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Oscar Nominations 2023 Thoughts



The Oscar nominations for the films of 2022 are out. Overall, it’s been a pretty good year; audiences of all ages, ethnicities and tastes returned to the cinema, there’s been an abundance of riches when it comes to memorable performances, and after three years of mostly remote interactions, we’re back to ‘in person’ movie events.

As ever, the nominations have engendered strong opinions and debate online, with people grumbling if their favourite didn’t make the cut or being ecstatic if they did. Awards are given out by voters who are, of course, entitled to have an opinion different to our own. There are no real ‘snubs’ -I  doubt that groups of voters in a professional guild get together and decide that they will deliberately ignore a good film or performance for some nefarious reason. It’s just a matter of personal taste. 

So, on that basis, here are some of my thoughts on the big six ‘show’ nominations. Some of you will firmly agree with me, some of you will strongly disagree, and most will read my opinion and move on.

I’m pleased to see Top Gun: Maverick in the Best Picture list. Its box office has been phenomenal; it brought older people who remember the original into the cinema and drew new audiences who only know Tom Cruise as a name. It’s exhilarating entertainment with a capital E, and the public craves that. It’s why they’ve responded to the film in their millions. It won’t win the Oscar, but I firmly believe that it and Elvis are the only two films from 2022 that people will still be watching in 10/20 years’ time. The harsh truth is that many Oscar nominees barely see an audience six months after the ceremony, let alone six years.

I found Women Talking utterly compelling, exquisitely written and acted, and I’m delighted to see it make the best picture list. The fact that it doesn’t have any acting nominations is incomprehensible. Jessie Buckley and Claire Foy deserved supporting actress nods; they are immense in their respective roles.

I loved, absolutely, unapologetically, loved the Elvis movie. The trailer in February 2022 gave me goosebumps. At the Cannes Film Festival in May, the huge billboard near the iconic Carlton Hotel drew my attention each day as I passed it. When, on the second day of its UK release, I met people at the cinema who had seen it the day before and were back to see it again, I knew the film would connect on a high emotional level with audiences. I was right. People on social media and in real life speak of how they’ve seen it 10, 20, or 30 times! I understand why. It’s the only film of the past year that has stayed with me for months after I first saw it. No cabal of Internet critics is going to convince me it doesn’t deserve its place on the best picture list. Like Top Gun, it won’t win, but it’s already won at the box office and its place in many people’s hearts.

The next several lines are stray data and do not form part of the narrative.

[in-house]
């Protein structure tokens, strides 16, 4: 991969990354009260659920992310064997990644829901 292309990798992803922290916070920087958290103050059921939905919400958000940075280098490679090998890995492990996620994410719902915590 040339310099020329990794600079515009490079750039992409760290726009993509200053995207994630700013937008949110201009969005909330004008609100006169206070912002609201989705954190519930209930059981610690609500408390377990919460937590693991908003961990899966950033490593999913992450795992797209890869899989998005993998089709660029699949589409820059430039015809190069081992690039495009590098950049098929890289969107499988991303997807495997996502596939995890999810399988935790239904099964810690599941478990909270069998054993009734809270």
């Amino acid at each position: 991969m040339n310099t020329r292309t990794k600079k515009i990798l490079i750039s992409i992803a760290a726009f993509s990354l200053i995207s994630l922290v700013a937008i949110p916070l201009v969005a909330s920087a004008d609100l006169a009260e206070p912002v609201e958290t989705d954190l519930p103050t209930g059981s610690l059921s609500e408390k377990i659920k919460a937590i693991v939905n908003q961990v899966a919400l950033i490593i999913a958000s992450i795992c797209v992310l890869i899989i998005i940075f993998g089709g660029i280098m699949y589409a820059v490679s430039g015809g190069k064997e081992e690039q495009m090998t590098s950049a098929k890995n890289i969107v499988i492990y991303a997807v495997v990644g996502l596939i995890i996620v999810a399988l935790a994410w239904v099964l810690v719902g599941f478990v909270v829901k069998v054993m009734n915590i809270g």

I saw Everything Everywhere All At Once on the plane to LA. Perhaps I was not in the right mood. Perhaps the film didn’t quite go with those weird little snacks that you only get on long-haul flights. Perhaps I needed to see it on the big screen, but I couldn’t wait for it to finish. I say that as someone who is delighted that the mesmerising Michelle Yeoh is finally getting her due. I think it will take the top prize, and despite my meh feelings about it, I don’t have a problem with that. 

Yeoh is tipped to give Cate Blanchett a run for her money for the Lead Actress trophy (she may snag the SAG award). Still, Blanchett’s portrayal of the fictional conductor Lydia Tár is a performance for the ages and one that drama students will be studying for years to come. I believe Blanchett will be taking her third gold man home to Australia. Now, if only she could stop giving those cringeworthy speeches. I’m a huge fan, but her acceptance speeches have been to try hard, as if she’s desperate to show she’s not entitled to a win because of who and what she is. Cate, chill. You are magnificent, embrace it and enjoy the ride!